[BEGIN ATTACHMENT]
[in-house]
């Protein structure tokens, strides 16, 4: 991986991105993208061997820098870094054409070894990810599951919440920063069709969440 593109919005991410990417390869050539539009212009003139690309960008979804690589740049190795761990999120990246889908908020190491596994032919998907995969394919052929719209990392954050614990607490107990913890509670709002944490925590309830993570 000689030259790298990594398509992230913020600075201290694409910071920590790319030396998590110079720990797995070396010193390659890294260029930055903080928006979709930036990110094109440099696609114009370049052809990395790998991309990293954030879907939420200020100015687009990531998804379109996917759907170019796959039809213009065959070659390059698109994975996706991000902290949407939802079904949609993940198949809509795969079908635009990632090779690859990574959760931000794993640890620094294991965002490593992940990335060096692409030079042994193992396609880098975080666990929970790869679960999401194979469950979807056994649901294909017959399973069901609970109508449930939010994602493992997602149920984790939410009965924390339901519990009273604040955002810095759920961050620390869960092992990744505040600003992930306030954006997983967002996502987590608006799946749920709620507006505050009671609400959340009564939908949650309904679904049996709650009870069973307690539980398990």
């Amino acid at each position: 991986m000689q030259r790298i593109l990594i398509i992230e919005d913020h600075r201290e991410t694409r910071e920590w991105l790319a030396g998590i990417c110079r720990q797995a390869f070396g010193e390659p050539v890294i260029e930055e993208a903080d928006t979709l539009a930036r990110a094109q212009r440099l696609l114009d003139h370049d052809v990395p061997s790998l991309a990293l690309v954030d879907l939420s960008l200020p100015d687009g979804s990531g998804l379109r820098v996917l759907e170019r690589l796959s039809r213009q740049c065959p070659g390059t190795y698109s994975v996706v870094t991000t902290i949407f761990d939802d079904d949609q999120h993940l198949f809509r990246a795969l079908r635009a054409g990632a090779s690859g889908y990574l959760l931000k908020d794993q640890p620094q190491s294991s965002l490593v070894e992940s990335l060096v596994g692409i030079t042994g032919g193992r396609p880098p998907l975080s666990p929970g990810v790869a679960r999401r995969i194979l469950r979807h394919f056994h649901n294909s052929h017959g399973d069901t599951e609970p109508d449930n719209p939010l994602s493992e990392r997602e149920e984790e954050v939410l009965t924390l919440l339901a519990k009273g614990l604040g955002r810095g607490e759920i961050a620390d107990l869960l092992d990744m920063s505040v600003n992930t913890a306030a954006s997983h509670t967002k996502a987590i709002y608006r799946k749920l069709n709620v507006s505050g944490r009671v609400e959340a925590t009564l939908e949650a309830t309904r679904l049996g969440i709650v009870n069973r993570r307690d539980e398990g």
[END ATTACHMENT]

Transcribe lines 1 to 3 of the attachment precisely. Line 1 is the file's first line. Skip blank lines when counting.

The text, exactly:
[in-house]
């Protein structure tokens, strides 16, 4: 991986991105993208061997820098870094054409070894990810599951919440920063069709969440 593109919005991410990417390869050539539009212009003139690309960008979804690589740049190795761990999120990246889908908020190491596994032919998907995969394919052929719209990392954050614990607490107990913890509670709002944490925590309830993570 000689030259790298990594398509992230913020600075201290694409910071920590790319030396998590110079720990797995070396010193390659890294260029930055903080928006979709930036990110094109440099696609114009370049052809990395790998991309990293954030879907939420200020100015687009990531998804379109996917759907170019796959039809213009065959070659390059698109994975996706991000902290949407939802079904949609993940198949809509795969079908635009990632090779690859990574959760931000794993640890620094294991965002490593992940990335060096692409030079042994193992396609880098975080666990929970790869679960999401194979469950979807056994649901294909017959399973069901609970109508449930939010994602493992997602149920984790939410009965924390339901519990009273604040955002810095759920961050620390869960092992990744505040600003992930306030954006997983967002996502987590608006799946749920709620507006505050009671609400959340009564939908949650309904679904049996709650009870069973307690539980398990």
């Amino acid at each position: 991986m000689q030259r790298i593109l990594i398509i992230e919005d913020h600075r201290e991410t694409r910071e920590w991105l790319a030396g998590i990417c110079r720990q797995a390869f070396g010193e390659p050539v890294i260029e930055e993208a903080d928006t979709l539009a930036r990110a094109q212009r440099l696609l114009d003139h370049d052809v990395p061997s790998l991309a990293l690309v954030d879907l939420s960008l200020p100015d687009g979804s990531g998804l379109r820098v996917l759907e170019r690589l796959s039809r213009q740049c065959p070659g390059t190795y698109s994975v996706v870094t991000t902290i949407f761990d939802d079904d949609q999120h993940l198949f809509r990246a795969l079908r635009a054409g990632a090779s690859g889908y990574l959760l931000k908020d794993q640890p620094q190491s294991s965002l490593v070894e992940s990335l060096v596994g692409i030079t042994g032919g193992r396609p880098p998907l975080s666990p929970g990810v790869a679960r999401r995969i194979l469950r979807h394919f056994h649901n294909s052929h017959g399973d069901t599951e609970p109508d449930n719209p939010l994602s493992e990392r997602e149920e984790e954050v939410l009965t924390l919440l339901a519990k009273g614990l604040g955002r810095g607490e759920i961050a620390d107990l869960l092992d990744m920063s505040v600003n992930t913890a306030a954006s997983h509670t967002k996502a987590i709002y608006r799946k749920l069709n709620v507006s505050g944490r009671v609400e959340a925590t009564l939908e949650a309830t309904r679904l049996g969440i709650v009870n069973r993570r307690d539980e398990g």